Close some doors, not because of pride, incapacity or arrogance, but simply because they no longer lead somewhere” Paulo Coelho.
Visualisation Exercise Imagine doors in your life that are better closed in order to open new doors. Think of this as a closure exercise.
Sometimes we need to keep some ‘life doors’ closed to keep out the toxic garbage out of our life, perhaps it is doors that have been slammed shut on us, causing untold hurt and anger. Maybe its doors that you have shut to change and move on from toxic relationships, dead end jobs, decisions you put off for years…
Sometimes closing doors are necessary to open new doors. Keeping them closed allows you to keep opening new doors that allow you to see every closed door, every disappointment, every wrong all of these have helped make you who you are.
Maybe the answers you are searching for are behind the next door and you have an opportunity to change and not look back.
Shame of the toxic type can be one of the most damaging of human emotions. The inner critic (the voice in our head) has the power to convince you that all the critical thoughts you have about yourself is right — for example, the critic that says “you’re not good enough”, “I knew you’d get it wrong”, “you failure”,“you’ll never really belong anywhere…” This type of shame can cause us to withdraw from others and shut down our feelings. It can also lead to being self destructive leading to anxiety, depression and addiction etc to numb the painful emotions that toxic shame brings.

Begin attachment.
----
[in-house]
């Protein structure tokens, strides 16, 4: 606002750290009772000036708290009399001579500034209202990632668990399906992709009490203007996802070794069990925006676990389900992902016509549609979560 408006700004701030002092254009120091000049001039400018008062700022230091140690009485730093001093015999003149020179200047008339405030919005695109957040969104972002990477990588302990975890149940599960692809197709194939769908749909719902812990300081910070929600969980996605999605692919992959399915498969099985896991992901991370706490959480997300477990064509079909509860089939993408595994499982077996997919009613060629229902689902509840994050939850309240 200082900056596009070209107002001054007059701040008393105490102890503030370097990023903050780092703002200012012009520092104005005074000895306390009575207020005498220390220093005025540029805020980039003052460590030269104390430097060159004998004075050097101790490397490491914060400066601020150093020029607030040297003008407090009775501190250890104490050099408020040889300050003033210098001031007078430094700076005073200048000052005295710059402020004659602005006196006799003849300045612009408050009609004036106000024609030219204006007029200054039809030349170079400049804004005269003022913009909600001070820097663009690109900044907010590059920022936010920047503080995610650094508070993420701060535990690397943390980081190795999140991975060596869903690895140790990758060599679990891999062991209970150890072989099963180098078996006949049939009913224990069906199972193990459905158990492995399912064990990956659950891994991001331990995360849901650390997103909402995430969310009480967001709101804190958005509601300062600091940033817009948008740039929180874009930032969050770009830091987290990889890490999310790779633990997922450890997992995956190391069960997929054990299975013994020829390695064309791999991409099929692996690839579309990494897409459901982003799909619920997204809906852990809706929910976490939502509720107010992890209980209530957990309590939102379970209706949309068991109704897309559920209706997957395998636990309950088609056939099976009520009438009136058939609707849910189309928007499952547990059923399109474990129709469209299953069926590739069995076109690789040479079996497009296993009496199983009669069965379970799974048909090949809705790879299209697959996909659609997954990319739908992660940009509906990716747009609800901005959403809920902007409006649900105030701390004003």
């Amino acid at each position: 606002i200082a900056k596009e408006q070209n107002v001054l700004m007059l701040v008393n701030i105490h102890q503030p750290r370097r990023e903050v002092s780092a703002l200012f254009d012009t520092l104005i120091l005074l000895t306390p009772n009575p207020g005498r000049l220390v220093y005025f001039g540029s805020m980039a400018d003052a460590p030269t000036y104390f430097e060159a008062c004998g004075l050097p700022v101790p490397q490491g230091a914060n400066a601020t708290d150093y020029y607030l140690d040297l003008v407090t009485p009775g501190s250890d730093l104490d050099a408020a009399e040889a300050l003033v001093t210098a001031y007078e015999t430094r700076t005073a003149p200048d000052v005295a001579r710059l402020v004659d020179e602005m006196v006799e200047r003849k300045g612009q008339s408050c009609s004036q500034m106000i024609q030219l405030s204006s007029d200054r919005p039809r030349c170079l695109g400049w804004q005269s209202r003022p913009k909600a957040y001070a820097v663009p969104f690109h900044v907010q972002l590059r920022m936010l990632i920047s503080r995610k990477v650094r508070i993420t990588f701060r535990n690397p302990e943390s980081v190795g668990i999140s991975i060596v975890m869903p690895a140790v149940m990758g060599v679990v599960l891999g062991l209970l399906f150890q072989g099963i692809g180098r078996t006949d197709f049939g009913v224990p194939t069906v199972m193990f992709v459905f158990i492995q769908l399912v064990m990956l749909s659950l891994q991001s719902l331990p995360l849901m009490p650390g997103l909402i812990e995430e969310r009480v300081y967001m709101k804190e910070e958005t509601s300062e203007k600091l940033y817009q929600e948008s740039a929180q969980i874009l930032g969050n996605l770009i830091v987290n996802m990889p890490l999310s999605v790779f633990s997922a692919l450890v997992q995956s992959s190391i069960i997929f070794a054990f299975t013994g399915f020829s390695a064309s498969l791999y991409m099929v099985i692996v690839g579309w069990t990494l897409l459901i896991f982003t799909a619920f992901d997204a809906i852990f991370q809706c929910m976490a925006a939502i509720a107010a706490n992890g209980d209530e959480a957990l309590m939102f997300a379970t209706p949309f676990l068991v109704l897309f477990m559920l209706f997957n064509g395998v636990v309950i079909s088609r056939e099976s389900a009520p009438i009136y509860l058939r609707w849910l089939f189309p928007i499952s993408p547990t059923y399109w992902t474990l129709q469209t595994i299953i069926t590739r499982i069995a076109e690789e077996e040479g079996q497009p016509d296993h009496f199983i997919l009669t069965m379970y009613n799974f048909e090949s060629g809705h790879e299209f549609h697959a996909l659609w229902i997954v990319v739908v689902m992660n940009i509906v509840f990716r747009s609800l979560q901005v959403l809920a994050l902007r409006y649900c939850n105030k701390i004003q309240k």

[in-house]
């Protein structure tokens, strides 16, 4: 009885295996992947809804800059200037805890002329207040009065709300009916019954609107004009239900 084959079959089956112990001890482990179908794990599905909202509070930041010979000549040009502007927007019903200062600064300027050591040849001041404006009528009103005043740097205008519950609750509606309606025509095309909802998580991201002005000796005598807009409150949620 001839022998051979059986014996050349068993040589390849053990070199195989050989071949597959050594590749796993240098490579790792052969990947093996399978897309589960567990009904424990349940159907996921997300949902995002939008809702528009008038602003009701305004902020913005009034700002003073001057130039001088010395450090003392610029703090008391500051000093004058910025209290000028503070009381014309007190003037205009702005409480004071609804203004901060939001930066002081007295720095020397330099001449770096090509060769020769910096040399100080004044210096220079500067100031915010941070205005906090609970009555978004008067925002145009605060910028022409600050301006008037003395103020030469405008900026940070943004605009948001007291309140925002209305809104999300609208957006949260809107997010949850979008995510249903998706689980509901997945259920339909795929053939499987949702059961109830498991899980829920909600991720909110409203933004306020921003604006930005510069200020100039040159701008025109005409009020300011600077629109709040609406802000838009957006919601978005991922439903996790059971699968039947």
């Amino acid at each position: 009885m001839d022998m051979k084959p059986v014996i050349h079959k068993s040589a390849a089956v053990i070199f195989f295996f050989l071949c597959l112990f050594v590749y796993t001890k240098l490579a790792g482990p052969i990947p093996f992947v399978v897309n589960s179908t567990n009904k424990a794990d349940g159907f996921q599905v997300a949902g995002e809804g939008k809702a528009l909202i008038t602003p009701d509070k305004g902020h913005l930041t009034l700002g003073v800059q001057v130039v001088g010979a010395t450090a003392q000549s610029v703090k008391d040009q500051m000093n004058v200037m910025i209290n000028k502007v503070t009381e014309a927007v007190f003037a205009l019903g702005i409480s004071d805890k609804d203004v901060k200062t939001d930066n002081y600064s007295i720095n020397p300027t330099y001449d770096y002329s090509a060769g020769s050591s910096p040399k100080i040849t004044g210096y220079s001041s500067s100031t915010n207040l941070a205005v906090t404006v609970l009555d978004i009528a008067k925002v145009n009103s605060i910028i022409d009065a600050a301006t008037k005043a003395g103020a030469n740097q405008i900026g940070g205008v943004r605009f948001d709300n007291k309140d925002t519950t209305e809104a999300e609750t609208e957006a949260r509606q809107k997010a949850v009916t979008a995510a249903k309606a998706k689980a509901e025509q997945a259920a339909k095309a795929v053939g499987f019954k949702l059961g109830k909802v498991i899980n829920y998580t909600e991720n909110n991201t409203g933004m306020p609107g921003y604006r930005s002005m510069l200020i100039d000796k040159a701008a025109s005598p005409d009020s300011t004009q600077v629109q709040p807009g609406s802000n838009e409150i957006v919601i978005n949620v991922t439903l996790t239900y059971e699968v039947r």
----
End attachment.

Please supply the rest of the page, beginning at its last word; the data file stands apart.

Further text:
It is so important that we learn ways to deal with toxic shame and to build healthy ways of overcoming and challenging it. Overcoming shame means acknowledging firstly that it is there.
In counselling, you begin to share your experiences within a safe and trusted environment. A professional counsellor is trained to listen in a nonjudgmental way. By offering an empathic & understanding response, counselling helps you to learn that you aren’t perfect, you are all too human and despite regrets, mistakes and life challenges – you are still a person of worth.
Learning to have more self compassion and practising self care (being kind to you) along with experiencing empathy from others gives you a different perspective that challenges the idea of the shame you are carrying, that it is not healthy shame.
Talking about your feelings can help you to understand the how and why, you feel the way you do. With the support of counselling you gain insight into the insecurities, fears and doubts you have (that we all have) this helps you to manage toxic shame without it defining who you are and no longer masking how you truly feel.
Whether you are thinking of counselling for the first time or have already had counselling in the past, it can still feel daunting to reach out and ask for help. I understand this and how difficult choosing a counsellor can be.
Committing to Counselling is a big step and by making that first contact you have already begun to overcome some of your fears and are getting ready to start your counselling journey to help you, help yourself and find that courage to change.